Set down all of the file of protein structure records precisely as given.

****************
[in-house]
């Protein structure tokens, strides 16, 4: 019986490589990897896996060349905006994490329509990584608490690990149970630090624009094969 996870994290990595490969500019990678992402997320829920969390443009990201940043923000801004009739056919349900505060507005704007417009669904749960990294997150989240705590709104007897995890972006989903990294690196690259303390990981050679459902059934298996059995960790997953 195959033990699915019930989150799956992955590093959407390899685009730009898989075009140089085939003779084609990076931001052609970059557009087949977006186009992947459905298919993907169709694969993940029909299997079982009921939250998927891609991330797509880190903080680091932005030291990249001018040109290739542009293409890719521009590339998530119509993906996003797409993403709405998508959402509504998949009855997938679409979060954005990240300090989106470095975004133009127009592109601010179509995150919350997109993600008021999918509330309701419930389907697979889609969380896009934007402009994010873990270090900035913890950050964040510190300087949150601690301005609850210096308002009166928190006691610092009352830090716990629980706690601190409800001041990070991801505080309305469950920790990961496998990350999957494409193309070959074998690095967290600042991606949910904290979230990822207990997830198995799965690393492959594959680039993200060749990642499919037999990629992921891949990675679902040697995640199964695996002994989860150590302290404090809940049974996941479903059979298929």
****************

[in-house]
């Protein structure tokens, strides 16, 4: 019986490589990897896996060349905006994490329509990584608490690990149970630090624009094969 996870994290990595490969500019990678992402997320829920969390443009990201940043923000801004009739056919349900505060507005704007417009669904749960990294997150989240705590709104007897995890972006989903990294690196690259303390990981050679459902059934298996059995960790997953 195959033990699915019930989150799956992955590093959407390899685009730009898989075009140089085939003779084609990076931001052609970059557009087949977006186009992947459905298919993907169709694969993940029909299997079982009921939250998927891609991330797509880190903080680091932005030291990249001018040109290739542009293409890719521009590339998530119509993906996003797409993403709405998508959402509504998949009855997938679409979060954005990240300090989106470095975004133009127009592109601010179509995150919350997109993600008021999918509330309701419930389907697979889609969380896009934007402009994010873990270090900035913890950050964040510190300087949150601690301005609850210096308002009166928190006691610092009352830090716990629980706690601190409800001041990070991801505080309305469950920790990961496998990350999957494409193309070959074998690095967290600042991606949910904290979230990822207990997830198995799965690393492959594959680039993200060749990642499919037999990629992921891949990675679902040697995640199964695996002994989860150590302290404090809940049974996941479903059979298929």